Monday, June 25, 2018

Book Review: Little Do We Know by Tamara Ireland Stone

 

Pages: 304
Genre: YA Realistic Fiction
Pub. Date: June 5, 2018
Publisher: Disney Hyperion
Other Books By Author: Every Last Word
My Rating: 3.5 out of 5 stars

Goodreads says, "Next-door neighbors and ex-best friends Hannah and Emory haven’t spoken in months. Not since the fight—the one where they said things they couldn’t take back.  Now, Emory is fine-tuning her UCLA performing arts application and trying to make the most of the months she has left with her boyfriend, Luke, before they head off to separate colleges. Meanwhile, Hannah’s strong faith is shaken when her family’s financial problems come to light, and she finds herself turning to unexpected places—and people—for answers to the difficult questions she’s suddenly facing.  No matter how much Hannah and Emory desperately want to bridge the thirty-six steps between their bedroom windows, they can’t. Not anymore.  Until their paths cross unexpectedly when, one night, Hannah finds Luke doubled over in his car outside her house. In the aftermath of the accident, all three struggle to understand what happened in their own ways. But when a devastating secret about Hannah and Emory’s argument ultimately comes to light, they must all reexamine the things they hold true.  In alternating chapters, a skeptic and a believer piece together the story of their complex relationship and the boy caught somewhere in the middle. New York Times best-selling author Tamara Ireland Stone deftly crafts a moving portrait of faith, love, and friendship."

Hannah and Emory are best friends and next door neighbors. For years they have been inseparable until one day they have a major falling out, but readers don't know the details.  Emory has a dreamy boyfriend, Luke, and she is involved in her school's theater program, while Hannah is the polar opposite. She goes to a Christian high school and her father is the pastor.  She has been brought up to be very religious, but she is starting to question things now, especially after her blow up with Emory.  Luke often visits Emory late at night without her mother knowing, so it doesn't come as a surprise to Hannah when she sees Luke's car pull up in front of her house late at night.  But this night is different as Luke is involved in an accident.  Of course, Hannah helps him, but what about Emory? Will Hannah's involvement mend their broken relationship or make things worse? Tamara Ireland Stone's Little Do We Know is a smart read that explores friendship, timely issues, religion, and first love. 

Each chapter in Little Do We Know alternates between Hannah and Emory's point of view.  While I really couldn't relate to Hannah as much as Emory, especially when it came to the choices she made surrounding a love interest, I still felt for her and appreciated her need to explore and question her faith. I liked that Hannah wasn't just believing everything that was told to her about her religion, but instead is asking serious questions and wondering about other world religions. Emory, on the other hand, isn't overly interested in religion, but it never came between the girls before their blow up.  Emory's home life is a bit different than Hannah's in that her mother is engaged to be married, so they have been planning a wedding despite Emory's hesitation.  Emory has a bit more freedom than Hannah as well, which is why Luke has been able to sneak into her room so often.  I really was dying to know what exactly happened between Hannah and Emory and why they are no longer friends. Slowly we find out details about it and it definitely wasn't something that I predicted.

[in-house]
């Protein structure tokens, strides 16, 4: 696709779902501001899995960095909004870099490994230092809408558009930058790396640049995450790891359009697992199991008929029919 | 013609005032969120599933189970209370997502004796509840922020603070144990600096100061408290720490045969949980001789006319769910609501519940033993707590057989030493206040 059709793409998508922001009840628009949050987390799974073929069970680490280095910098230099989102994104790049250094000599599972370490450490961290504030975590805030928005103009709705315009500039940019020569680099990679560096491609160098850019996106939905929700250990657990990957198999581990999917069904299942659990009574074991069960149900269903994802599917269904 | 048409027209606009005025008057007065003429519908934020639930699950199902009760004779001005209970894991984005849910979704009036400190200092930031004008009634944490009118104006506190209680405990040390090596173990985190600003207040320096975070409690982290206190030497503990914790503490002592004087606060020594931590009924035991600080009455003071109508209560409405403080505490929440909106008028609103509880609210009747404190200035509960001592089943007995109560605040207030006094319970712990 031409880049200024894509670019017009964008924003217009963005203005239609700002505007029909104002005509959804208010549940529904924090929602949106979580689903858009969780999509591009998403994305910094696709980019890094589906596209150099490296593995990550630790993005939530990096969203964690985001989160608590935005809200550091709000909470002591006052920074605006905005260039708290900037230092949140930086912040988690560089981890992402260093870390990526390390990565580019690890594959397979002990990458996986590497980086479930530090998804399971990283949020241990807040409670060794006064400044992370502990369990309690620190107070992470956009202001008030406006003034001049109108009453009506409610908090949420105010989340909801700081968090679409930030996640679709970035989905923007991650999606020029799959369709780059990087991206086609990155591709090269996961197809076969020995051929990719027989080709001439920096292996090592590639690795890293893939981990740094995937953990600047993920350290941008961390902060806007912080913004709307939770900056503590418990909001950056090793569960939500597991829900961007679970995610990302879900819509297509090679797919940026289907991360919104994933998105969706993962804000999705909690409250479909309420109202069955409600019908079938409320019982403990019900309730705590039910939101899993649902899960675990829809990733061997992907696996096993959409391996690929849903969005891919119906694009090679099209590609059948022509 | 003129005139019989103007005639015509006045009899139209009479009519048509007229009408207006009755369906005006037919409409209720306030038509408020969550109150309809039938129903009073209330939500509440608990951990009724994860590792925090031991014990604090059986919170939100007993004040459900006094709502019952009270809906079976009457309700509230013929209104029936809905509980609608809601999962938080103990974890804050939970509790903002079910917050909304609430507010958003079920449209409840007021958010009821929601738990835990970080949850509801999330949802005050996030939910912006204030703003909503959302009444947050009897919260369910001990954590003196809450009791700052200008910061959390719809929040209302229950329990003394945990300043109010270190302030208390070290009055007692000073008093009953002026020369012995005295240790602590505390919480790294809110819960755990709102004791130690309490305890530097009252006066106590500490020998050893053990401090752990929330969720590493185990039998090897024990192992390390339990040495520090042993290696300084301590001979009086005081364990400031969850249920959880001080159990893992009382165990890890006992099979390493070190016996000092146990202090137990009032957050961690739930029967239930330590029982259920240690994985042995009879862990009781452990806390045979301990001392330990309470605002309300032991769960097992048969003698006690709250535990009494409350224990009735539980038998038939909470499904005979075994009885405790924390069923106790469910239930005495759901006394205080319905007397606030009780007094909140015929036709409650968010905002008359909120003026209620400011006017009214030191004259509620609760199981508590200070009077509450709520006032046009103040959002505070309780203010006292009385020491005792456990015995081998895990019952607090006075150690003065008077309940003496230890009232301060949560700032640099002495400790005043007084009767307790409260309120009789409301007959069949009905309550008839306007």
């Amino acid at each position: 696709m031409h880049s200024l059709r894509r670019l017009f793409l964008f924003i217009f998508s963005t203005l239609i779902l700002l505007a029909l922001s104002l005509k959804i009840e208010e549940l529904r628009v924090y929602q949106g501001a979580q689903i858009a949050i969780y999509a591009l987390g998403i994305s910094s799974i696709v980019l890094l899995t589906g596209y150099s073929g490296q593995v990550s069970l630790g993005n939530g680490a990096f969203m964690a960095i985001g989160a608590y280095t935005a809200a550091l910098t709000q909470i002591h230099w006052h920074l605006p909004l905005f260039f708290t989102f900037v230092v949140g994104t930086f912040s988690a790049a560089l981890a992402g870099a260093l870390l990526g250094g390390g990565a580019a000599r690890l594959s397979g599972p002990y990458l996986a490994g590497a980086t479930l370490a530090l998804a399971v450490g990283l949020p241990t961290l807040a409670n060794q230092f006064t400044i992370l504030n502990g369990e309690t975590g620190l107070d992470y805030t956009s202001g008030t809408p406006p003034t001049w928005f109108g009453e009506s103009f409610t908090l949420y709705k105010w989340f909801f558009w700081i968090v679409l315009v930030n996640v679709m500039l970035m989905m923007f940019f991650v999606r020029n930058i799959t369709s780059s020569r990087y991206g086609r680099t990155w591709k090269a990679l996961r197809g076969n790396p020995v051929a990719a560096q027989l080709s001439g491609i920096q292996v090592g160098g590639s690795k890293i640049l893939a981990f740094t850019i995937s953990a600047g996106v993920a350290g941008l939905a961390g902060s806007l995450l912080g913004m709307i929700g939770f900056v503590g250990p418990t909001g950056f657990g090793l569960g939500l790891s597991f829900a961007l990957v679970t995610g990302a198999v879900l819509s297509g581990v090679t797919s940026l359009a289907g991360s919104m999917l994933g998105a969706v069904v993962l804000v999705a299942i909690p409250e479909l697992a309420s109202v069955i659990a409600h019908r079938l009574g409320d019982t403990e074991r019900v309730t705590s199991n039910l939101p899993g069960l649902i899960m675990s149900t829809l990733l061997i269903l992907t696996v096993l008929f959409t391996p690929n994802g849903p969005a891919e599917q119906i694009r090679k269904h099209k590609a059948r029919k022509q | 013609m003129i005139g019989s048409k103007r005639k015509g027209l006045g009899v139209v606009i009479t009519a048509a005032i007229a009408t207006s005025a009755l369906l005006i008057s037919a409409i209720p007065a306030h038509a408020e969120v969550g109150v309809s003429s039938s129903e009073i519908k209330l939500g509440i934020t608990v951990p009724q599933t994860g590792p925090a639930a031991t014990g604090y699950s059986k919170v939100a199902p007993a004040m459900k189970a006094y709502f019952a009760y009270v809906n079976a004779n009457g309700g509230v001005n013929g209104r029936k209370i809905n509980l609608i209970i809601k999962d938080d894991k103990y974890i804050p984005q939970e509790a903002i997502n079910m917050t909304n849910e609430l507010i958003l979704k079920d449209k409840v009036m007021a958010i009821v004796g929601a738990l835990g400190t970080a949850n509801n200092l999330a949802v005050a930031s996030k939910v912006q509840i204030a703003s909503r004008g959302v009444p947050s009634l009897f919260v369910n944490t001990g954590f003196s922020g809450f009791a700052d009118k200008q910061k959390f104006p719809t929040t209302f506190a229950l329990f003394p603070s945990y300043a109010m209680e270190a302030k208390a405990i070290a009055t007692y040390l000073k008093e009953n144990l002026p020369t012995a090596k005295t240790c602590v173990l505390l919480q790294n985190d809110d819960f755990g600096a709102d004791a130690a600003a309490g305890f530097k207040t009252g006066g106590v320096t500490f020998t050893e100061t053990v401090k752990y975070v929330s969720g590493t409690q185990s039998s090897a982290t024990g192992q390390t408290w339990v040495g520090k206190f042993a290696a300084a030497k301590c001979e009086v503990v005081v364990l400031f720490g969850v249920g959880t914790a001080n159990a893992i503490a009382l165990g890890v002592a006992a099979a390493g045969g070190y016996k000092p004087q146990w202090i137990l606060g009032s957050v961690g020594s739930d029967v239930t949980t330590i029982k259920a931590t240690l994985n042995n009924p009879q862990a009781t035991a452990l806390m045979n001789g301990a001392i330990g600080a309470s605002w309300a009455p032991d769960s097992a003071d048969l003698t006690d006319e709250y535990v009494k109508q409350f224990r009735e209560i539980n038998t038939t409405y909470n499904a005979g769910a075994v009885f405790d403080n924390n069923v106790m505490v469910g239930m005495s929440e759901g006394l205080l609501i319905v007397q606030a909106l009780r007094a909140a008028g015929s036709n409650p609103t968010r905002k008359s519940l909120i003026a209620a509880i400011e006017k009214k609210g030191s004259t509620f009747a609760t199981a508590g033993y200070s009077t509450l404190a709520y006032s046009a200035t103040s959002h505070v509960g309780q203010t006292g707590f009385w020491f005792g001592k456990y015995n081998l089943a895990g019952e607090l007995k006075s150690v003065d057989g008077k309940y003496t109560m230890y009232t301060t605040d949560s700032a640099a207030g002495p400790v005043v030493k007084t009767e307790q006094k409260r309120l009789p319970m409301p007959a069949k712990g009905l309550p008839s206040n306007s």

My one frustration with Little Do We Know was a subplot focusing on Hannah and a love interest. I just really wasn't feeling it and I didn't really appreciate it either. There wasn't much resolution surrounding this weird relationship either. I'm not sure it needed to be there. On the other hand, I really liked Emory's relationship with Luke. It was a positive one and Luke is a good guy. After his accident, he forms a friendship with Hannah and we all know that things are about to get complicated as both girls are ex-best friends. Maybe he can bring them back together?

Stone handles many important issues within Little Do We Know. There's sexual harassment, questions surrounding faith, sex, social media, friendship after betrayal, and more. It's all done well with the exception of Hannah's relationship.  Other than that, I thought Stone gives readers a lot to think about. 

If you are looking for a smart summer read that focuses on timely issues, but isn't too overbearing, check out Little Do We Know.  



2 comments:

  1. Now I really want to know what happened to Luke, and what caused the girls to stop talking. Great review!

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    Replies
    1. It definitely kept me flipping the pages. Thanks for visiting, Angela!

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